September 27, 2013
Q: What if I’m speaking all of my wife’s love languages but she’s not speaking mine in return?
Gary Chapman: Well, if you truly are speaking her love language and if she genuinely feels your love. then you can make requests of her. You can say, “Honey, you know something that I’d like for you to do…” and tell her something that’s in keeping with your love language. And because she is feeling your love, she’s more likely to do it. Don’t sit there hoping that sooner or later she’s just going to reach out and speak your language. It’s alright to make requests of her. Essentially, you’re teaching her how to speak your love language by making specific requests. Chances are, she’s going to respond.
September 26, 2013
Adolescence is the age of reason. Teenagers are beginning to think logically. We say, they are argumentative. Many parents have said through the years, “I think my teenager is going to be an attorney, he is so good at arguments.” In reality, the teen is developing his mental skills. If parents don’t realize this, they can create an adversarial relationship where the teen does not feel free to flex his intellectual muscles. How do we create a positive atmosphere where we can have meaningful dialogue with our budding philosopher? In one word – love. When the teen feels loved, he still may not agree with parents, but he will respect them; and be influenced by their opinions.
September 24, 2013
Do you ever get frustrated with your teenager? The teenager has a strong pull toward independence and is going through radical physical and emotional changes. They are greatly influenced by their peers. In fact, we often speak of ‘teenage culture’. That culture focuses on music, dress, language, and behavior. This has often created a great divide between teens and parents. So, at a time when the teen most needs moral and spiritual guidance, parents are often rejected. Don’t allow your differences to keep you from loving your teen. Love keeps the door open for your positive influence. Learn your teens’ love language and speak it daily. They never outgrow their need for love.
September 23, 2013
Q: How do I get my husband to talk more?
Gary Chapman: There are two kinds of people when it comes to talking: Dead Seas and Babbling Brooks. Dead Seas by nature don’t talk very much. They can receive, they can listen, but they don’t have much to say. Babbling Brooks are sharing everything that comes into their mind. Usually these two types of people are married to each other. So part of the disconnect is personality differences; he will never speak as much as you would like for him to speak. However, if you can ask specific questions he’s far more likely to answer. And when he does answer, don’t clobber his answer because that causes him not to speak the next time. Receive what he says and give a specific follow-up question. You’ll begin to see little by little that when he understands he can talk without being condemned, he’s far more likely to continue talking.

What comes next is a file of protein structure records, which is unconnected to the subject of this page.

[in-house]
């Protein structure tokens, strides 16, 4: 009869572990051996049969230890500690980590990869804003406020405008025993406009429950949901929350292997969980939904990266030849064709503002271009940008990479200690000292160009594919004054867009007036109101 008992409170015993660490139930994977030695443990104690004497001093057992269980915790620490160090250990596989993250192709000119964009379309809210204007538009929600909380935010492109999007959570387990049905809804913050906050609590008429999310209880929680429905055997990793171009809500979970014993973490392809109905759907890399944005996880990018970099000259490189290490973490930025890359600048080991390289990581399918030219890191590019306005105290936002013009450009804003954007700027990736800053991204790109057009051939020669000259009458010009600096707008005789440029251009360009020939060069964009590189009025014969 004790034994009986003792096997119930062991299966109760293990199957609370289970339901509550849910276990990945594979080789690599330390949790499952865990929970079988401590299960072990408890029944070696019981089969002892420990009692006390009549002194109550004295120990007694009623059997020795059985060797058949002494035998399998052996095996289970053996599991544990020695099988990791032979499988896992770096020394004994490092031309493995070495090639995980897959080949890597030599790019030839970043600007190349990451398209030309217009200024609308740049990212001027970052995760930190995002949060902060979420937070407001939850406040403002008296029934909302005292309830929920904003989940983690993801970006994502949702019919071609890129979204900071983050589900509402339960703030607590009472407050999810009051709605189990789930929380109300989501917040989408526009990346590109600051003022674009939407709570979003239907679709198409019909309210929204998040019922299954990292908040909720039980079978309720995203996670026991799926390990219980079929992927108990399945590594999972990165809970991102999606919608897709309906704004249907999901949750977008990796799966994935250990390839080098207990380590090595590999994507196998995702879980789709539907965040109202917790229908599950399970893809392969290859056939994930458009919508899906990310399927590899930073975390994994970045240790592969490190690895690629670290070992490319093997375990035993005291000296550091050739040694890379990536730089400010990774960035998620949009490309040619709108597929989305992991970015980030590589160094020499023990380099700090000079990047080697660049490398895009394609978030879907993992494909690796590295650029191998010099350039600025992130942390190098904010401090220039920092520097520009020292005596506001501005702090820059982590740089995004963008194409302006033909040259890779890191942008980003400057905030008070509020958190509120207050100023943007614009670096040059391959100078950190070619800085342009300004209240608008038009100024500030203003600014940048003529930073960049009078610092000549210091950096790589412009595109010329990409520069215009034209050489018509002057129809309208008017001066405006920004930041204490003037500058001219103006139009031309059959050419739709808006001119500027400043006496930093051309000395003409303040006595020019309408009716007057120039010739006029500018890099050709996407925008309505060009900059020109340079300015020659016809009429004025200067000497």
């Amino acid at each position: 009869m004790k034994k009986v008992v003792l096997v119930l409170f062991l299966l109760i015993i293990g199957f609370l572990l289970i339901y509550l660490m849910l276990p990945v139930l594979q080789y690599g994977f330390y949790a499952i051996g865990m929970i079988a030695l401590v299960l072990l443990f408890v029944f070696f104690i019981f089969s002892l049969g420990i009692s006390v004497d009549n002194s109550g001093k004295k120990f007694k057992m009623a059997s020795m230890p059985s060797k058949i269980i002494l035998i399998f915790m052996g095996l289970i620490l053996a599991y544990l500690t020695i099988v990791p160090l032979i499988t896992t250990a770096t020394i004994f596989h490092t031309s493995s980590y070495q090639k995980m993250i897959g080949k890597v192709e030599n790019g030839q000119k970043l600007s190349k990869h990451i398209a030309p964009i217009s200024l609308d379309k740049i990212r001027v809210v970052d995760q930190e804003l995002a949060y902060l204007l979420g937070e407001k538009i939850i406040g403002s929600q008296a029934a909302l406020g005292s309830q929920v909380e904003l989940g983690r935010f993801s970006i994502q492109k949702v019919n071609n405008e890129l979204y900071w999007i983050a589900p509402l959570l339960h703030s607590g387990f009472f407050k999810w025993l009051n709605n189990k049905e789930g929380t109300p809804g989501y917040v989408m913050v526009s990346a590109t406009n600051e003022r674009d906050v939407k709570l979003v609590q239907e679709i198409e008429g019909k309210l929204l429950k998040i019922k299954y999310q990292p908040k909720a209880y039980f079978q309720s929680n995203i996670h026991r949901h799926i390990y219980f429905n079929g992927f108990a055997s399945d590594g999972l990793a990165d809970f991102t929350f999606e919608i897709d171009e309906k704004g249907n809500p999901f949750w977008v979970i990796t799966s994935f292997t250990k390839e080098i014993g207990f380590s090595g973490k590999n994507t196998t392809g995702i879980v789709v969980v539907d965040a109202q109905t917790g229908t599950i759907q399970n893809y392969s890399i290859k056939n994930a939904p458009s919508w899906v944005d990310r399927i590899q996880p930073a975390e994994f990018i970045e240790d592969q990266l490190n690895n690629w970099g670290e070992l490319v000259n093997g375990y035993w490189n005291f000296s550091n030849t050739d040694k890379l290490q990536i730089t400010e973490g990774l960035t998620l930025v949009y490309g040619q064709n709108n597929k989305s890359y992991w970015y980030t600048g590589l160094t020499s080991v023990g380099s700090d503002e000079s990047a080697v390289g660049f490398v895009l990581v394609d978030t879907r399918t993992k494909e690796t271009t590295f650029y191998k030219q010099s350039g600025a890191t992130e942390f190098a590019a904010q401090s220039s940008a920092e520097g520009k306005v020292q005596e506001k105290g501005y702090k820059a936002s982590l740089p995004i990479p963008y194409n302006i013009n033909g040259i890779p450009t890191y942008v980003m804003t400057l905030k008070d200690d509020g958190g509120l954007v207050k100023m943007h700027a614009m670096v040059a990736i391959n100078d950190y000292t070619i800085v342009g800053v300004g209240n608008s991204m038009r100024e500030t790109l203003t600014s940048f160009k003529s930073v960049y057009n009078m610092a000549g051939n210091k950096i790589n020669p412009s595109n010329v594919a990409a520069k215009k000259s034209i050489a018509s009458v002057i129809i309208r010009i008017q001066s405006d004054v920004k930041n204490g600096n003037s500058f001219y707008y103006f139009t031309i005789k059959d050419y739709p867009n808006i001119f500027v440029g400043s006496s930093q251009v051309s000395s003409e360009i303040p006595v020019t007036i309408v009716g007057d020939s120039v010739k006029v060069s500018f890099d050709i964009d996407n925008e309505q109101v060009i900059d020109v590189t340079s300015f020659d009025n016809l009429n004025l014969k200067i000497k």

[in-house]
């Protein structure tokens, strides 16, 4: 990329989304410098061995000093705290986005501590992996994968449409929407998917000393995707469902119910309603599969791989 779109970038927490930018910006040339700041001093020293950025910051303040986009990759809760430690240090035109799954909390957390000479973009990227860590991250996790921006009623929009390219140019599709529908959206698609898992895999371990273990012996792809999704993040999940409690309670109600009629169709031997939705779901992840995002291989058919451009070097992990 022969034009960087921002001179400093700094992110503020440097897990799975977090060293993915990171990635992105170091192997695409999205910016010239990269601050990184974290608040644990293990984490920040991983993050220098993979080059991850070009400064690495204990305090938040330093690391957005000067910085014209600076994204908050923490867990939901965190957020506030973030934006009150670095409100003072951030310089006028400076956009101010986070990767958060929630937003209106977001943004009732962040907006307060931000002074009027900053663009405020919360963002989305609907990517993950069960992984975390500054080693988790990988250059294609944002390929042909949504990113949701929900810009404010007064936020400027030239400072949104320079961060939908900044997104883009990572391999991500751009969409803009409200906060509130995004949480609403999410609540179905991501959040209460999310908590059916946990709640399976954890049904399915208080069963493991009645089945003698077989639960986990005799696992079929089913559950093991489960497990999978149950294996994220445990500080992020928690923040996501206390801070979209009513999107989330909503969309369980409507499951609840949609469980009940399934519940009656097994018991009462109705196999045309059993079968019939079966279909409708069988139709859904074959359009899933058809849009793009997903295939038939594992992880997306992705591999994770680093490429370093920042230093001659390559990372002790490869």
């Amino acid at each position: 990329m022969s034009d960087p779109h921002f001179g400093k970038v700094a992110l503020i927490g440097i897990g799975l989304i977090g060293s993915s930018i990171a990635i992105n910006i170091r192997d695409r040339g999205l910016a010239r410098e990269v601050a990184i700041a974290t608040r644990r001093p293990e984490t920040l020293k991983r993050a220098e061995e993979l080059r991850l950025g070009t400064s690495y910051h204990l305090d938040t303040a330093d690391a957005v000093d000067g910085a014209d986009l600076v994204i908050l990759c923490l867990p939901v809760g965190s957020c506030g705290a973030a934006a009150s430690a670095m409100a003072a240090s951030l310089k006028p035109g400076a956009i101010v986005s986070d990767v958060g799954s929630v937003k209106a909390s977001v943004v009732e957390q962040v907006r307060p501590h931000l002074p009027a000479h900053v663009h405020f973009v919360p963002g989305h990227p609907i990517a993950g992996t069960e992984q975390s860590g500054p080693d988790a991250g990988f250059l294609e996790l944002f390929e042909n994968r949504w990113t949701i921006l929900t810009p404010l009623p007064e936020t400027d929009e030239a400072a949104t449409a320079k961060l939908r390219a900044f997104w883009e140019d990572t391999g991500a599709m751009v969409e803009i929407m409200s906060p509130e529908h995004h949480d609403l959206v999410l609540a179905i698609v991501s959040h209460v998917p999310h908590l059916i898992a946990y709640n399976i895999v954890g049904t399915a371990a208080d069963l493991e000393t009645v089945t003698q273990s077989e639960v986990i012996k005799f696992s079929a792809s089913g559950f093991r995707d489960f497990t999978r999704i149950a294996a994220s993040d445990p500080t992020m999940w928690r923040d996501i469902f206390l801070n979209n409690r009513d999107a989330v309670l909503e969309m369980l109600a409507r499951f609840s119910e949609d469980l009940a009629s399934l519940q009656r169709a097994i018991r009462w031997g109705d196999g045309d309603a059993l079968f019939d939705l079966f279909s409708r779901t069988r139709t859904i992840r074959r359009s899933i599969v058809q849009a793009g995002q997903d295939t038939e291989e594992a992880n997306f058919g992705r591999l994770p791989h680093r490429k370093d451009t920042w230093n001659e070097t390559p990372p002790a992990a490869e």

September 20, 2013
Q: I think my wife’s love language is Acts of Service. But she always complains that I don’t do a good enough job at the things I do for her. Why is this?
Gary Chapman: Here’s a clue: In whatever project she would like for you to do, whether it be vacuuming floors, washing dishes, or cleaning the car, say to her, “I would love to help you with this. Tell me what’s important to you when I do this.” This way, you’re really trying to not only do it, but you’re also trying to do it her way. That will speak volumes to her. I know you feel discouraged when you spend an hour doing a chore and don’t get positive feedback, but if you ask her beforehand what she would like you to do and how she would like you to do it, you’re far more likely to find the affirmation that you’re looking for.
September 17, 2013